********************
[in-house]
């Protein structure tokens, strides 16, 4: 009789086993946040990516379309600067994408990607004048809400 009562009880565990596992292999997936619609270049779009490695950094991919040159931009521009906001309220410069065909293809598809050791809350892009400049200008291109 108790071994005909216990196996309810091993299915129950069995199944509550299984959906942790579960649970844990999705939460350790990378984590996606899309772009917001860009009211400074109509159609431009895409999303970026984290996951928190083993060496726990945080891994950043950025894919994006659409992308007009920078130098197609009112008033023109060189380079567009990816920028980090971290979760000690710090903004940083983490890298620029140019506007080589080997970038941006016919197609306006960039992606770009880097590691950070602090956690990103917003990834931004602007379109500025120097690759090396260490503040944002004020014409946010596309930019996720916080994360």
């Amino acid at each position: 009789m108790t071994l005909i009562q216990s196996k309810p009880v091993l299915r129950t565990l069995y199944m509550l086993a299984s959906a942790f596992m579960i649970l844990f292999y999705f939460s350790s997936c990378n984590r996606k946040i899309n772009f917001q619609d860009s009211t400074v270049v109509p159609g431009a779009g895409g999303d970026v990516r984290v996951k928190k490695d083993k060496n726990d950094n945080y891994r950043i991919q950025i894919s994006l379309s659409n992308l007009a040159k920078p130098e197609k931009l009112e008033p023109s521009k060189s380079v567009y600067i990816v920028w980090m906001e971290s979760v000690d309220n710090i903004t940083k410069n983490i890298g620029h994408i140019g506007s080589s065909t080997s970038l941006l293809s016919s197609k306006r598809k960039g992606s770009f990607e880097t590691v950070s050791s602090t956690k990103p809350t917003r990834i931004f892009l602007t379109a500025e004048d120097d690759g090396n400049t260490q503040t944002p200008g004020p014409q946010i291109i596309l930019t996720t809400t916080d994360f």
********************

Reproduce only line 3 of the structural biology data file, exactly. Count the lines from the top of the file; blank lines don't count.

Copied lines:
């Amino acid at each position: 009789m108790t071994l005909i009562q216990s196996k309810p009880v091993l299915r129950t565990l069995y199944m509550l086993a299984s959906a942790f596992m579960i649970l844990f292999y999705f939460s350790s997936c990378n984590r996606k946040i899309n772009f917001q619609d860009s009211t400074v270049v109509p159609g431009a779009g895409g999303d970026v990516r984290v996951k928190k490695d083993k060496n726990d950094n945080y891994r950043i991919q950025i894919s994006l379309s659409n992308l007009a040159k920078p130098e197609k931009l009112e008033p023109s521009k060189s380079v567009y600067i990816v920028w980090m906001e971290s979760v000690d309220n710090i903004t940083k410069n983490i890298g620029h994408i140019g506007s080589s065909t080997s970038l941006l293809s016919s197609k306006r598809k960039g992606s770009f990607e880097t590691v950070s050791s602090t956690k990103p809350t917003r990834i931004f892009l602007t379109a500025e004048d120097d690759g090396n400049t260490q503040t944002p200008g004020p014409q946010i291109i596309l930019t996720t809400t916080d994360f």